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Early mutation in SARS-CoV-2 virus in Europe led to its domination worldwide

November 12, 2020 By Kelly April Tyrrell

In late 2019, the SARS-CoV-2 virus emerged in China and quickly spread across the world, leading to the COVID-19 pandemic. In early 2020, that virus mutated, likely in Europe, and that mutation is now the dominant form of the virus across the globe.

A new study published today in Science by a team of researchers in the U.S. and Japan shows that the mutant virus, called D614G, is more easily transmitted and grows better within hosts, likely aiding its dominance. It differs from the original virus by just one amino acid, or short string of genetic code, in the spike protein that helps the viruses enter cells to cause infection.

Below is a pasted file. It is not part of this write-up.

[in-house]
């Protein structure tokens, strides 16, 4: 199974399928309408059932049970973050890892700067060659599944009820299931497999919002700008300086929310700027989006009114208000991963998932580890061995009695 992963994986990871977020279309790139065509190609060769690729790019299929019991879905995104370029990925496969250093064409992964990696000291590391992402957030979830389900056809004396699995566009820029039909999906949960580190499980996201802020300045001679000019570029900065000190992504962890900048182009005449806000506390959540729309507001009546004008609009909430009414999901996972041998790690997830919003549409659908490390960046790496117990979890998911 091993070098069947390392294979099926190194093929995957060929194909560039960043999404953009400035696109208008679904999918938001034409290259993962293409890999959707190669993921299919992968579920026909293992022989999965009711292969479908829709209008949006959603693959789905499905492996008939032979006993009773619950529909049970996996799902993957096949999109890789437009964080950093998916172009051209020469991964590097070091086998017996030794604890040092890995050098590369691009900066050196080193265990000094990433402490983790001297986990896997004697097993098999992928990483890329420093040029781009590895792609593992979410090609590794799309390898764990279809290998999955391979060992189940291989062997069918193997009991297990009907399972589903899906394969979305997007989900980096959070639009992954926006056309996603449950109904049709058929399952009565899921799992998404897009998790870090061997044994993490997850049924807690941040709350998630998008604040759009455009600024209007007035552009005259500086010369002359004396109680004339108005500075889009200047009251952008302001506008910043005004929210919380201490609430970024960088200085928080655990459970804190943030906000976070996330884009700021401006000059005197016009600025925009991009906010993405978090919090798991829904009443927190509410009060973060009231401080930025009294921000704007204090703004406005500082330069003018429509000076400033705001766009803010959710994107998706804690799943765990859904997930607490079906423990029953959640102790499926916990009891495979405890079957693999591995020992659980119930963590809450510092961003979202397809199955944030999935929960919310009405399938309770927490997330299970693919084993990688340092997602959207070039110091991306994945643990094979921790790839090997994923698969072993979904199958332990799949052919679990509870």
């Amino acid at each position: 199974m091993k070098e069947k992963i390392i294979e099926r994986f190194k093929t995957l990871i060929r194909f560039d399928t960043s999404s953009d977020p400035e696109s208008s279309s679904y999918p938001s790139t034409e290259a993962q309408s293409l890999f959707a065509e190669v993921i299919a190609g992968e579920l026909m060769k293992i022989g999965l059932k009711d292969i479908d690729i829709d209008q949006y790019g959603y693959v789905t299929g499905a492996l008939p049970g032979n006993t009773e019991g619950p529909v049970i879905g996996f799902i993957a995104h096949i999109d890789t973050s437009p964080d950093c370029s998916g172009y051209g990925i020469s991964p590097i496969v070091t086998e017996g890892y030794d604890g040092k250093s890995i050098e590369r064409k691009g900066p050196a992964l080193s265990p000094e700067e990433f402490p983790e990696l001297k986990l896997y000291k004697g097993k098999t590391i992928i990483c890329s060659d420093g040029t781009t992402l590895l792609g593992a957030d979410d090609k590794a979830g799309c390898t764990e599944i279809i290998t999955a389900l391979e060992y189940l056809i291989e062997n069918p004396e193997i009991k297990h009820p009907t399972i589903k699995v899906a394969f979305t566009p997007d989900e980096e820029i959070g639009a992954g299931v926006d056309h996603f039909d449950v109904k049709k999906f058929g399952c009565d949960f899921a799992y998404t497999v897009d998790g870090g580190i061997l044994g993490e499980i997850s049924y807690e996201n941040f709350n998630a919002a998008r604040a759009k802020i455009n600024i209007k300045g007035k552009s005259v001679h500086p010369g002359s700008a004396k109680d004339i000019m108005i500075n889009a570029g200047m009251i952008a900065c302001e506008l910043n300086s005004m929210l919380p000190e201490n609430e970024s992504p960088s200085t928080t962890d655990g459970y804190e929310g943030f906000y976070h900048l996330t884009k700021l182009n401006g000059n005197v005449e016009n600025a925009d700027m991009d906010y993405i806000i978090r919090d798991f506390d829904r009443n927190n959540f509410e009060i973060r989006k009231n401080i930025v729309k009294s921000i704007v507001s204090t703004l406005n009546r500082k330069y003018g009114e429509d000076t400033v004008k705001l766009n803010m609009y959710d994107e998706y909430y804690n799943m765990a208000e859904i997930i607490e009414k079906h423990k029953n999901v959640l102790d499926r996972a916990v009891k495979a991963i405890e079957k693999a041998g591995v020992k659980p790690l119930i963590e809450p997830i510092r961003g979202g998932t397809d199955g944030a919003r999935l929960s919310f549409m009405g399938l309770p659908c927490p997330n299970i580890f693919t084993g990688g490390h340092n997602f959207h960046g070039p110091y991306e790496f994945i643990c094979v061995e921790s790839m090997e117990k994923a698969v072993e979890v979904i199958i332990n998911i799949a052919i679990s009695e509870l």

The mutation, researchers say, should not interfere with the effectiveness of vaccines against the virus.

“Several papers had already described that this mutation makes the protein more functional and more efficient at getting into cells,” says Yoshihiro Kawaoka, the University of Wisconsin–Madison lead of the study and virologist at the UW School of Veterinary Medicine and the University of Tokyo. “We saw that the mutant virus transmits better airborne than the (original) virus, which may explain why this virus dominated in humans.”

Kawaoka giving tour to media members

UW–Madison Professor Yoshihiro Kawaoka demonstrates how animal transmission studies are conducted for airborne viruses on a tour during an annual shutdown of the Influenza Research Institute in Madison, Wisconsin. Photo: Bryce Richter

Kawaoka’s team, which includes research professor Peter Halfmann, conducted experiments with an animal model they established earlier this year to aid in understanding of the virus, including studying the effectiveness of airborne virus transmission and the effects of infection.

The study was co-led with researchers at the University of North Carolina-Chapel Hill, including Professor Ralph Baric and first author Yixuan J. Hou. UW–Madison researcher Shiho Chiba led experiments with Syrian hamsters.

To read more about the study and its findings, visit: